Playwright John Guare takes audiences on a wild ride in A Free Man of Color, a lively epic set in 1801 New Orleans. The title's "free man of color," part white, part black, very rich and wholly entertaining, is the flamboyant seducer Jacques Cornet (an amazing Jeffrey Wright). Obsessed with maps of the New World, he carves out his own sphere -- until history intervenes.
Smart and ambitious, A Free Man of Color at the Vivian Beaumont addresses issues of race, sex, slavery and empire. In a world where there are more than 100 terms for people of mixed race -- mulatto (white and black), quadroon (mulatto and white) and mamelouc (113 of 120 parts white) -- identity is freewheeling. Spanish New Orleans allowed slaves the right of self-purchase and to own property. It's a freer society than the U.S., which focuses on economic, rather than civil, rights.
When the play opens, America has 16 states, Jefferson (John McMartin) is president and the Spanish are about to turn over the valuable port of New Orleans to the French. There is a slave rebellion in Sante Domingue (Haiti) led by Toussaint, which terrifies Southern planters, while the vast territory west of the Mississippi, the "white spaces," fascinates Meriwether Lewis (Paul Dano). Into this melee of diplomats and their sexually voracious wives comes Cornet and his slave Murmur (Mos). And as Cornet pursues his desires, politics unfolds in extraordinary ways.
Part Restoration comedy, part history lesson, the production is superbly performed by a 26-person cast, most playing several roles, aided by David Rockwell's evocative sets, Ann Hould-Ward's perfect costumes and Jules Fisher and Peggy Eisenhauer's emotive lighting.
Guare has done his homework, and director George C. Wolfe ties the disparate elements together with flare. But because the political machinations are tangential to Cornet, rather than intersecting with him, it's sometimes difficult to keep a through line. Still, A Free Man of Color is a laudable, compelling work, especially a telling scene between Jefferson and Cornet that shatters American mythology.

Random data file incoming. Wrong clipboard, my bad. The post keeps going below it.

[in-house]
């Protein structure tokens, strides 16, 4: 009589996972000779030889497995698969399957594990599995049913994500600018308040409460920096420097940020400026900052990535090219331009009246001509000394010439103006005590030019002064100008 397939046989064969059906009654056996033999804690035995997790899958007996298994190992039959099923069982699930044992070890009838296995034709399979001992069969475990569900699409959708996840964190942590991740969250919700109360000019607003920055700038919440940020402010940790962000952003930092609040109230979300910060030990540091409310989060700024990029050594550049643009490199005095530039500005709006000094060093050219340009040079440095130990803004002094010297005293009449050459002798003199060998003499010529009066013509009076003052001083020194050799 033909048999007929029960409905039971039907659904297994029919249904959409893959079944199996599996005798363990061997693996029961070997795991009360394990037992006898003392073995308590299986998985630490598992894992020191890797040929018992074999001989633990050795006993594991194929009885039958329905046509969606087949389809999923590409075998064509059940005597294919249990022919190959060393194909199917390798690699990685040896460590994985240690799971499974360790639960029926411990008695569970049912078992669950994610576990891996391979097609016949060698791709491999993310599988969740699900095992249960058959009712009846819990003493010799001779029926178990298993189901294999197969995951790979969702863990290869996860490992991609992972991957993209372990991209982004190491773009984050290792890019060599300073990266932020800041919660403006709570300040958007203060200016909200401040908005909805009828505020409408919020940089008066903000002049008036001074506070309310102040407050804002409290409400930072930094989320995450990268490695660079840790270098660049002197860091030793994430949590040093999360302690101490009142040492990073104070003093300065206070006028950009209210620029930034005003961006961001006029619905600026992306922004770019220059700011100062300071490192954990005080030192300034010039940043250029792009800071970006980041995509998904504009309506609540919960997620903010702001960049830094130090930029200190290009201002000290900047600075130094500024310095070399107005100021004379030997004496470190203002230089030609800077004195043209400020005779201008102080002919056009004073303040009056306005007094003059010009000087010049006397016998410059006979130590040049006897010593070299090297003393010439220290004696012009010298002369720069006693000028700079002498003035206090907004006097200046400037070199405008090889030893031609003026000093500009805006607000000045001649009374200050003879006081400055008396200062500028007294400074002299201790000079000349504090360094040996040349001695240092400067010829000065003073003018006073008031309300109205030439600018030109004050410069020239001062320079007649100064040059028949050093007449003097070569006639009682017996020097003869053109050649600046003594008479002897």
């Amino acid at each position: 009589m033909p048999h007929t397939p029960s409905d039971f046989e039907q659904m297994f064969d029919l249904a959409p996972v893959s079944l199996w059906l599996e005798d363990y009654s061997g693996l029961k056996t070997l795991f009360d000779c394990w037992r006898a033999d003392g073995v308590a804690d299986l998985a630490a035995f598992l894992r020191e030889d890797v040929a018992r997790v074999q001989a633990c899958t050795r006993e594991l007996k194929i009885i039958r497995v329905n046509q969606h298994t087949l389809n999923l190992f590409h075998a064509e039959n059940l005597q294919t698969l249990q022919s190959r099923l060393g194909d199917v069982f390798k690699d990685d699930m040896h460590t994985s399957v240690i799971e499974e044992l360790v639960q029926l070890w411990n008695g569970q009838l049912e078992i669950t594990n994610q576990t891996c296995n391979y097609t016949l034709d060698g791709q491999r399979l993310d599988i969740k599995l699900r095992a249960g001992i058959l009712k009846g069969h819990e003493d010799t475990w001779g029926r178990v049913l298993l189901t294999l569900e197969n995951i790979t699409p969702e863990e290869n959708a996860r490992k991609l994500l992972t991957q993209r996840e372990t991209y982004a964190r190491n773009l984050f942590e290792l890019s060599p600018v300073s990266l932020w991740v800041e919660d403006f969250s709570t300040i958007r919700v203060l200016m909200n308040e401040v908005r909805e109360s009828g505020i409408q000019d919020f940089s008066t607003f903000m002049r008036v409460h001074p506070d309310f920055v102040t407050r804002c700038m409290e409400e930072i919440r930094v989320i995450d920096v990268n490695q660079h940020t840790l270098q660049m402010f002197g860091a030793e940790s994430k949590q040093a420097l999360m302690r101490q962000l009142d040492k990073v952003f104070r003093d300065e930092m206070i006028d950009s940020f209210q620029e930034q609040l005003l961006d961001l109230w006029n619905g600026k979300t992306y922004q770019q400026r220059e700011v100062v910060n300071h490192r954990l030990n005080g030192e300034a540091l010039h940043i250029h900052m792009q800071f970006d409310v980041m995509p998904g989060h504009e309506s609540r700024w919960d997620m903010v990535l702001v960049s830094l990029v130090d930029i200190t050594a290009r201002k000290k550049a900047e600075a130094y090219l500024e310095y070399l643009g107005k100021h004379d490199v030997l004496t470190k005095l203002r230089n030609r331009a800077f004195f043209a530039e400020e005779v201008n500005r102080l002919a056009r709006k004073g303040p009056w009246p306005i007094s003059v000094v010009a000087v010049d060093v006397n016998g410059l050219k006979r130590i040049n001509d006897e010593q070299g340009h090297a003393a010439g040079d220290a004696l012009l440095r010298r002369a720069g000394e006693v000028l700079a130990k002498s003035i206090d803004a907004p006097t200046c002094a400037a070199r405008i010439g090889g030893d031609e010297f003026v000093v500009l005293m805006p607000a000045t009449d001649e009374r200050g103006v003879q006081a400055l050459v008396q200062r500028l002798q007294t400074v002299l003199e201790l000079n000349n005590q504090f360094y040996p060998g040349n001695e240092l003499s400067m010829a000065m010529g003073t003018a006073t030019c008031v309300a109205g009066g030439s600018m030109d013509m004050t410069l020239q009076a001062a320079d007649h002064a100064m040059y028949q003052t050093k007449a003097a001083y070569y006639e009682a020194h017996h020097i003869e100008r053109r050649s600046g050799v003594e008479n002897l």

Guare focuses on the big picture; Neil LaBute's specialty is men behaving badly. The Break of Noon at the Lucille Lortel is no exception. Here, ordinary guy John Smith (David Duchovny) has survived an excruciating ordeal: A gunman has murdered everyone in his office; he is the lone survivor. How did he emerge unscathed? Smith claims that God spoke to him -- insisting he lead a better life. His charge is to do good -- and share that message with others.
Trouble is, Smith is a womanizing, lying, delusional bore -- and getting cosmic messages hasn't changed his MO. Jut ask his ex-wife Ginger (Amanda Peet) or his former mistress Jesse. He's still a selfish lout; now, he's feeding his ego with divine, as well as earthly, impulses. If God chose him as a messenger, he's got lousy aim.
Like Fox Mulder, Duchovny's character on The X-Files, Smith wants to believe. But Mulder had better scripts and more profound revelations; Smith is a simple man struggling to find his place, post-slaughter, only to discover what the audience already knows: Verbal yapping isn't the same as transcendence. It's more fun to watch his attorney (John Earl Jelks) try to milk the disaster for money or a TV host (Tracee Chimo) grill Smith. LaBute's slim story, lacking dramatic tension, strains credulity even for believers. The only message here: avoid this play.
Pre-Post Theater Restaurant: Villa Mosconi
Since 1976, this family-run Greenwich Village restaurant has focused on dishes from the Emilia-Romagna region in Italy. First, there is the homemade pasta -- taglierini al pesto, tortellini alla Romana, manicotti and cannelloni -- a house specialty and a must-order. The adventurous can try the wild boar with gnocchi. Chef Pietro Mosconi, who also owns Monte's, its sister restaurant two blocks away, prides himself on the excellence of his food and service. At Villa Mosconi, patrons are treated like family. Seafood dishes, such as trout, salmon and sole, can be prepared "any way you like it." The sea scallops, sautéed in garlic, lemon and oil, is superb, while the pollo alla parmigiana, a perennial favorite, is delicious. Here, the variety of dishes -- 20 antipasti alone -- and the care taken in preparation -- underscores the family's devotion to culinary pleasures. The cellar favors Italian wines and the dessert options, from homemade tiramisu to raspberries with zabaglione, are a perfect end to the sumptuous offerings. For those who want to replicate the experience, Chef Mosconi is offering cooking classes at Monte's (212-228-9194) in January.
69 MacDougal St., New York, NY
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